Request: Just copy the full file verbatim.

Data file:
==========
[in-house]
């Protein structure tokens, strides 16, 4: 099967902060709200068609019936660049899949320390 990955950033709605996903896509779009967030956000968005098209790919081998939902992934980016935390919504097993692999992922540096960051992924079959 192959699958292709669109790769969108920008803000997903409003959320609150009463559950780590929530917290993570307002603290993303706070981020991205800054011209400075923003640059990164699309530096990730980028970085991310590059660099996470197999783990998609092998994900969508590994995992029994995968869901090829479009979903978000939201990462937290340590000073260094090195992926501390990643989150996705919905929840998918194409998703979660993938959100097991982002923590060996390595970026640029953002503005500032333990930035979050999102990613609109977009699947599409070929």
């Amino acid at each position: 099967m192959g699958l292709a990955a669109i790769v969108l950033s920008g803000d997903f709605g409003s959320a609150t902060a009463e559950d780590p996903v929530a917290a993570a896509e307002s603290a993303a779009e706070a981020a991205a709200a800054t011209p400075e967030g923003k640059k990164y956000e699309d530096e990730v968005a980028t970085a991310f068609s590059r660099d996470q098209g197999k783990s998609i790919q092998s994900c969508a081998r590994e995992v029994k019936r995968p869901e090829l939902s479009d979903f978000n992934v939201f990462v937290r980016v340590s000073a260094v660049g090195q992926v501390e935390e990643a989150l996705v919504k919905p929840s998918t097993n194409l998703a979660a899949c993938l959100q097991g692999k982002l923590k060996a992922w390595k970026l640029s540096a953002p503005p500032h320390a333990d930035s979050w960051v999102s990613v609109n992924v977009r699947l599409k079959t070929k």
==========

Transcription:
[in-house]
């Protein structure tokens, strides 16, 4: 099967902060709200068609019936660049899949320390 990955950033709605996903896509779009967030956000968005098209790919081998939902992934980016935390919504097993692999992922540096960051992924079959 192959699958292709669109790769969108920008803000997903409003959320609150009463559950780590929530917290993570307002603290993303706070981020991205800054011209400075923003640059990164699309530096990730980028970085991310590059660099996470197999783990998609092998994900969508590994995992029994995968869901090829479009979903978000939201990462937290340590000073260094090195992926501390990643989150996705919905929840998918194409998703979660993938959100097991982002923590060996390595970026640029953002503005500032333990930035979050999102990613609109977009699947599409070929």
């Amino acid at each position: 099967m192959g699958l292709a990955a669109i790769v969108l950033s920008g803000d997903f709605g409003s959320a609150t902060a009463e559950d780590p996903v929530a917290a993570a896509e307002s603290a993303a779009e706070a981020a991205a709200a800054t011209p400075e967030g923003k640059k990164y956000e699309d530096e990730v968005a980028t970085a991310f068609s590059r660099d996470q098209g197999k783990s998609i790919q092998s994900c969508a081998r590994e995992v029994k019936r995968p869901e090829l939902s479009d979903f978000n992934v939201f990462v937290r980016v340590s000073a260094v660049g090195q992926v501390e935390e990643a989150l996705v919504k919905p929840s998918t097993n194409l998703a979660a899949c993938l959100q097991g692999k982002l923590k060996a992922w390595k970026l640029s540096a953002p503005p500032h320390a333990d930035s979050w960051v999102s990613v609109n992924v977009r699947l599409k079959t070929k």